A 529 plan is a tax-advantaged savings plan designed to encourage saving for future education costs. These plans, named after Section 529 of the Internal Revenue Code, are sponsored by states, state agencies, or educational institutions. There are two main types of 529 plans: prepaid tuition plans and education savings plans.

1. **Prepaid Tuition Plans:**
– These plans allow you to prepay tuition at eligible colleges and universities at today’s prices. Essentially, you are purchasing future tuition credits or units at current prices, and the value of these credits typically increases with the cost of tuition.
– Prepaid tuition plans are often sponsored by state governments and have residency requirements. They may cover tuition and fees but may not cover other expenses like room and board.

2. **Education Savings Plans:**
– Education savings plans operate as investment accounts, allowing you to contribute money to the account, which is then invested in a variety of investment options. The value of the account can fluctuate based on the performance of the chosen investments.
– Funds from education savings plans can be used for qualified education expenses, including tuition, fees, room and board, books, and other related costs at eligible colleges, universities, and vocational schools.

Key features and benefits of 529 plans include:

– **Tax Advantages:** Contributions to 529 plans are not deductible on your federal tax return, but the earnings in the account grow tax-deferred. Withdrawals used for qualified education expenses are generally tax-free at the federal level.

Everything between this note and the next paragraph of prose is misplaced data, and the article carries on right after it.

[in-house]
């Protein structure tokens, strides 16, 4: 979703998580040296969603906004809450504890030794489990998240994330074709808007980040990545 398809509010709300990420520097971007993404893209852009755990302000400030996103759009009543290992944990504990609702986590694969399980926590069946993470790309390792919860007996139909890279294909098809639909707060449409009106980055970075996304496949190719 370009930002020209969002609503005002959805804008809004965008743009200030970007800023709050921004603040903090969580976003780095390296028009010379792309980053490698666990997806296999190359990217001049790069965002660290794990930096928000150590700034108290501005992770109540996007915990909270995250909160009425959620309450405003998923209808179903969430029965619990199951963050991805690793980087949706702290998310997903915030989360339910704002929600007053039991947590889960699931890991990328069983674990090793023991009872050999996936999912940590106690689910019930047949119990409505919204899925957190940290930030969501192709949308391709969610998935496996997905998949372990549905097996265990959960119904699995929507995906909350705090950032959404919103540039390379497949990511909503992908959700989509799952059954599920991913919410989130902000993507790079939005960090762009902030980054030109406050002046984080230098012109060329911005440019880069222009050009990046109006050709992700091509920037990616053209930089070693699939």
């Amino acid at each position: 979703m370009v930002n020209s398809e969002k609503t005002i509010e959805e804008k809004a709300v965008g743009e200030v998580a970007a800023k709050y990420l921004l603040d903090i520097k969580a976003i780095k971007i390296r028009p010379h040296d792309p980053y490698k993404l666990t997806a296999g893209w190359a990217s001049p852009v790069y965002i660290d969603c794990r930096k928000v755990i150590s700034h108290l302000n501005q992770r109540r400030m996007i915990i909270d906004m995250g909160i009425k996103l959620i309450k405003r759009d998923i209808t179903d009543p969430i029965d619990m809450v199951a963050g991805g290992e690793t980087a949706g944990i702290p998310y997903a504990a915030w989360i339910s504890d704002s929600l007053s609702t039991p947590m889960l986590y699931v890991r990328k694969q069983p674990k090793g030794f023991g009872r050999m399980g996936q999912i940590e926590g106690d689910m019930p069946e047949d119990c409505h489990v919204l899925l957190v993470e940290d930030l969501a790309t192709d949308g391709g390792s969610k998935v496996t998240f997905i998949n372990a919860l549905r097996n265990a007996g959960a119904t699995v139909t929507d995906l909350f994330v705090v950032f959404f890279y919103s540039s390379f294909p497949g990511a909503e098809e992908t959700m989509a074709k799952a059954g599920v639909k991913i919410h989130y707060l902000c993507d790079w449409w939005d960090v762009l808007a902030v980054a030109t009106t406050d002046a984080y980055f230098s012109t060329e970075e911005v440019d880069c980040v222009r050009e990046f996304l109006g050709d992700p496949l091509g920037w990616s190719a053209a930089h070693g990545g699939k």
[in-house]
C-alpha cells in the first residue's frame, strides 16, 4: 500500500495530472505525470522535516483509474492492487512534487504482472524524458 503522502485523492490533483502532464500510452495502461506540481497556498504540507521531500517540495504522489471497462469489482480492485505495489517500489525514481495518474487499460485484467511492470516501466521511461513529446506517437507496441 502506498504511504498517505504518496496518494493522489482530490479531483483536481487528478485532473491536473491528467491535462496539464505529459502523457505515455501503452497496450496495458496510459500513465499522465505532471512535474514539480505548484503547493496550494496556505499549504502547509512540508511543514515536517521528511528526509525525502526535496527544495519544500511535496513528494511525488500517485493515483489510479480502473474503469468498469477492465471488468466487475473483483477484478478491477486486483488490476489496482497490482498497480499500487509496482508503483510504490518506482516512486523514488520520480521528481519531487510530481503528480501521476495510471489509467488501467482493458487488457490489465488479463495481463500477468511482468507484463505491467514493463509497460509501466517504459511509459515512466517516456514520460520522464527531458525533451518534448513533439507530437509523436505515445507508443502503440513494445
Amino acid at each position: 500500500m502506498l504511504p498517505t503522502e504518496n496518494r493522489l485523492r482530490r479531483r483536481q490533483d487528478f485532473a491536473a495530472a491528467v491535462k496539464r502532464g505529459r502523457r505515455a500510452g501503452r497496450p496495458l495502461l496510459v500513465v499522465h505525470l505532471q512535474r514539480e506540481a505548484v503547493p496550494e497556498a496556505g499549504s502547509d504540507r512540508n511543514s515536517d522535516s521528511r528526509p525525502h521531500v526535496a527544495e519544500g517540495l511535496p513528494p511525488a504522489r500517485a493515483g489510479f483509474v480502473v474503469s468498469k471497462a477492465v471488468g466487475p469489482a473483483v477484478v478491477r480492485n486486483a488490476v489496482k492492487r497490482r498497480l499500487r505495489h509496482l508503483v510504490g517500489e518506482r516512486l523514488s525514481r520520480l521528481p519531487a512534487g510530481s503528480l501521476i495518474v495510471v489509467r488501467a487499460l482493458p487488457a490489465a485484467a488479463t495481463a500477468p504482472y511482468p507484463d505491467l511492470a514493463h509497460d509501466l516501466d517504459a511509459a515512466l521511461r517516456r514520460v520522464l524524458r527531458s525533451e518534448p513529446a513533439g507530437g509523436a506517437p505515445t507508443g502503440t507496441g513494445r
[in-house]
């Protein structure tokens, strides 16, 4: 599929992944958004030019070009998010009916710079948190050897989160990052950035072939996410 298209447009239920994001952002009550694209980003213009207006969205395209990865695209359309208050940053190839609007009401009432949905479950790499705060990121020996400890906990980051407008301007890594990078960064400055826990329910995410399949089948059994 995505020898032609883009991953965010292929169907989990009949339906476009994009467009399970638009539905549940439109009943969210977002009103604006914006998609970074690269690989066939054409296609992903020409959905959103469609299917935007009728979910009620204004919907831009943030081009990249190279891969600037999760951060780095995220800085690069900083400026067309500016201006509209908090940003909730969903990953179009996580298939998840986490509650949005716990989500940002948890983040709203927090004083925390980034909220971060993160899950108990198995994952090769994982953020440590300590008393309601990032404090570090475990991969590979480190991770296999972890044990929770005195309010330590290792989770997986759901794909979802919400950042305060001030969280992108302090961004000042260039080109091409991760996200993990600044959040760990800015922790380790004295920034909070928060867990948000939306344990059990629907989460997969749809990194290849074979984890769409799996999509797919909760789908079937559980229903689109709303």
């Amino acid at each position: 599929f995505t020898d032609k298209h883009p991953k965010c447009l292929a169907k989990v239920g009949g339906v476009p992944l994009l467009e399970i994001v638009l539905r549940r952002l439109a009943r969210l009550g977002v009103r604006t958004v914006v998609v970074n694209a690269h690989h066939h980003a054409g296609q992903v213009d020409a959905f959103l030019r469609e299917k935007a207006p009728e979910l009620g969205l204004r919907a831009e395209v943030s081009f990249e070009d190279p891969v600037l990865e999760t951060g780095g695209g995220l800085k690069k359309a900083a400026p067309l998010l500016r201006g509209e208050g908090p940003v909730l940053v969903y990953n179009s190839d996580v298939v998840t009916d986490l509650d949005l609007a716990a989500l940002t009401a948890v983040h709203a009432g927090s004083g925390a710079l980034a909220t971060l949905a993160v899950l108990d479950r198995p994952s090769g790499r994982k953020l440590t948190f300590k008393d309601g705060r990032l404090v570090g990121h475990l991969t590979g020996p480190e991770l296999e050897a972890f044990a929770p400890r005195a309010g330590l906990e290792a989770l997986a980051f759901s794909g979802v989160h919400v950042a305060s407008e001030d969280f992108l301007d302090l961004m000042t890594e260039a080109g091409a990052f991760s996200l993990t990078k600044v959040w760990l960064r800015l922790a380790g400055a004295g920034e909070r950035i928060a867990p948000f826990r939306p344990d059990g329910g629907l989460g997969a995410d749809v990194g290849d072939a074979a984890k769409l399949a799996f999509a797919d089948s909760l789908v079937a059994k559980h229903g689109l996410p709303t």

– **Flexible Beneficiary Designation:** If the original beneficiary (the person for whom the account was established) decides not to pursue higher education, you can typically change the beneficiary to another eligible family member without tax consequences.

– **High Contribution Limits:** While contributions are not federally tax-deductible, many states allow for relatively high contribution limits, and there are no income restrictions for contributors.

– **Wide Range of Eligible Institutions:** Funds from 529 plans can be used at eligible educational institutions nationwide, not just in the state where the plan is sponsored.

It’s important to note that non-qualified withdrawals from a 529 plan may be subject to federal income tax and a 10% penalty on earnings. Additionally, the specific features and rules of 529 plans can vary between states, so it’s advisable to carefully review the details of the plan you choose.